Kalamazoo RESA Millage Request on Nov. 5 Ballot

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Kresa Superintendent Dave Campbell on the left and Keevin O’Neill on the right presented information about the request for millage to serve technology students in the county, to the Vicksburg Lions Club in September.

By Sue Moore

County voters Nov. 5 will be asked to approve a 1-mill tax hike to consolidate technical and career training at a single site.

The tax, $1 per $1,000 taxable valuation, would raise approximately $8.3 million annually for 20 years for the Kalamazoo Regional Educational Service Agency (KRESA) to fund construction of a new tech center or retrofitting an existing building, plus providing additional funds for instruction, transportation, equipment, career counselors and other staff.

The county’s students in grades 9-12 now travel by bus, sometimes more than one, to get to courses located in schools and community-based organizations.

The ballot proposal was the recommendation of a KRESA study committee created in January, 2018.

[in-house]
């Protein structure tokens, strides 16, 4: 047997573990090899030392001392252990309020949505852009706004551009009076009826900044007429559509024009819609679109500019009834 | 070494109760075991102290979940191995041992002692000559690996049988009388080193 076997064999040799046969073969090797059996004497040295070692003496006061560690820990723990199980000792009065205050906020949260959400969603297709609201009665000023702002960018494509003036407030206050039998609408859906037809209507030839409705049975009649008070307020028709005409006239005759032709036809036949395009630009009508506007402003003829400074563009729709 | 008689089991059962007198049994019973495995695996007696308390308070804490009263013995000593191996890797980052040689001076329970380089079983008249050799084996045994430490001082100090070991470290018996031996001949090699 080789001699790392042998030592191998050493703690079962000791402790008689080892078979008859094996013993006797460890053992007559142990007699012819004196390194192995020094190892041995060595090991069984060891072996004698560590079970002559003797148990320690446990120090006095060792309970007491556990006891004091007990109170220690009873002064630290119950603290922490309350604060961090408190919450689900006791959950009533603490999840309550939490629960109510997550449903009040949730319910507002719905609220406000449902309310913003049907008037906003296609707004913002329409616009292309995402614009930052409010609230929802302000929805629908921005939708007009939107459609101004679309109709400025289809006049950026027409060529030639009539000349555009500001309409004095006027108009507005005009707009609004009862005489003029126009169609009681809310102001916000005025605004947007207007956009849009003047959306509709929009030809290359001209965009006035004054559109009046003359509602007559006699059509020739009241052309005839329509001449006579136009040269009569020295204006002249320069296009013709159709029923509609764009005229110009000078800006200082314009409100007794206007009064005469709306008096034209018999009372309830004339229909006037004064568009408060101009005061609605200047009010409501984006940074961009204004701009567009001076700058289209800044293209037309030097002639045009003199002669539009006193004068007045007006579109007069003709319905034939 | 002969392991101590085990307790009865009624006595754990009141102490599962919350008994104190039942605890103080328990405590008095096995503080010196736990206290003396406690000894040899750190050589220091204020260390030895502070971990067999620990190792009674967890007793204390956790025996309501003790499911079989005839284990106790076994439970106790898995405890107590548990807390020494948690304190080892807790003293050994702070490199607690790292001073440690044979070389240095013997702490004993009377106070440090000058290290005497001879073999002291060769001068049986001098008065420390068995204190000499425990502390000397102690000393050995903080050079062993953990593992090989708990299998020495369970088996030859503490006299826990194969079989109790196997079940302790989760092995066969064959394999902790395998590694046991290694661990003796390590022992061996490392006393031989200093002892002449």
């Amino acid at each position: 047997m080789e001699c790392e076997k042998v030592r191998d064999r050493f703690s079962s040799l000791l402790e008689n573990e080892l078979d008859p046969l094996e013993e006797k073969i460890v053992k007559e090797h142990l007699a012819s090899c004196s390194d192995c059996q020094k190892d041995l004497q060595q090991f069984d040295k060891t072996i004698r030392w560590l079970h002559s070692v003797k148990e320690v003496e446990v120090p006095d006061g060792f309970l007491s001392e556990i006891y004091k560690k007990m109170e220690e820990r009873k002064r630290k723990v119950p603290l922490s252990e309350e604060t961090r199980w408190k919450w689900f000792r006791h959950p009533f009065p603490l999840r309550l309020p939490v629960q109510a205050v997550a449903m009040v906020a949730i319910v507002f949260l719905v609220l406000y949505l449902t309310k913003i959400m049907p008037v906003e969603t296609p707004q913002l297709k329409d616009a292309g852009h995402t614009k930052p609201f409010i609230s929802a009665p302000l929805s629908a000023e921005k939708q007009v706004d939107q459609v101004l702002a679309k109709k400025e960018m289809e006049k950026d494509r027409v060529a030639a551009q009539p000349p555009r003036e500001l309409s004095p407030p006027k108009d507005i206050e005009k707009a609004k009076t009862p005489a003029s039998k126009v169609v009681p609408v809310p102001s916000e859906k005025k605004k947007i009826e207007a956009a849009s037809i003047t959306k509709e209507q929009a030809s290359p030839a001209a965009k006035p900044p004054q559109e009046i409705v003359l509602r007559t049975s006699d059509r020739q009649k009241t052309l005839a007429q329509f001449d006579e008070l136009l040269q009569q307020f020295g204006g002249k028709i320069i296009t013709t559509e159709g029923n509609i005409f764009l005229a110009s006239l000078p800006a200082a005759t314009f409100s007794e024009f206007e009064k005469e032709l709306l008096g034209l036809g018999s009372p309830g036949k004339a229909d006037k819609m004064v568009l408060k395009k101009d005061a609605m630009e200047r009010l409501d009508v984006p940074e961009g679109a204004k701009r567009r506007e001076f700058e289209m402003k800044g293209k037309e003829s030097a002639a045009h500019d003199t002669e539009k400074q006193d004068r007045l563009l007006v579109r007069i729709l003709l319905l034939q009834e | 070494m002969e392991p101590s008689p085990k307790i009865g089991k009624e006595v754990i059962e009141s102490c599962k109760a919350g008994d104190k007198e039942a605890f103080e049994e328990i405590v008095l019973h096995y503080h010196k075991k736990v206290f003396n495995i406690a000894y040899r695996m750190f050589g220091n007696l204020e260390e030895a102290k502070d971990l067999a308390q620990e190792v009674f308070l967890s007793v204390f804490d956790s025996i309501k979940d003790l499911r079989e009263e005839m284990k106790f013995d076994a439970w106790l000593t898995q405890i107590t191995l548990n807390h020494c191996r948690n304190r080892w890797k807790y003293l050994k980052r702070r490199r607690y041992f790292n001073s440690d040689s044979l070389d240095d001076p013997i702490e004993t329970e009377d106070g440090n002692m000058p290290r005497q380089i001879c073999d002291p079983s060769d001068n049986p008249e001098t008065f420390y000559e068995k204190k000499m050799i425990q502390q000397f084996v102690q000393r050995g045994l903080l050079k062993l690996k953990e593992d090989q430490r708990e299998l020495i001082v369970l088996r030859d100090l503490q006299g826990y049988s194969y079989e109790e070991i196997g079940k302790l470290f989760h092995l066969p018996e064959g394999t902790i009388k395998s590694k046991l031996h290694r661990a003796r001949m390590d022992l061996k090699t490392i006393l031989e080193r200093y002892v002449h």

KRESA Superintendent Dave Campbell described the need to Vicksburg Lions at a recent meeting. “Jobs are really different today. “We are in a gig economy, in a demographic shift with boomers retiring. The skills that are needed in the workplace today are different,” Campbell pointed out. “Are we truly prepping kids for the skills they need today which are really different than they were in 1960?”

The pendulum has swung, he said, from assuming that high school graduates needed a bachelor’s degree to prepare them for higher earning jobs. He said that 7 out of 10 good-paying jobs require one or two more years of advanced training to earn a skills certificate or associate’s degree.

The study committee found that it is just as important to develop career awareness, exploration and readiness which needs to be intertwined from kindergarten to twelfth grade for students.

A centrally located career center with satellite campuses, such as the Air Zoo and KVCC, is what is needed, Campbell emphasized. Career and technical classes are offered at various high schools and other locations in the county. Students who sign up for these either drive their own cars to attend or take a bus from their high school. Buses go to Loy Norrix, which is a central hub.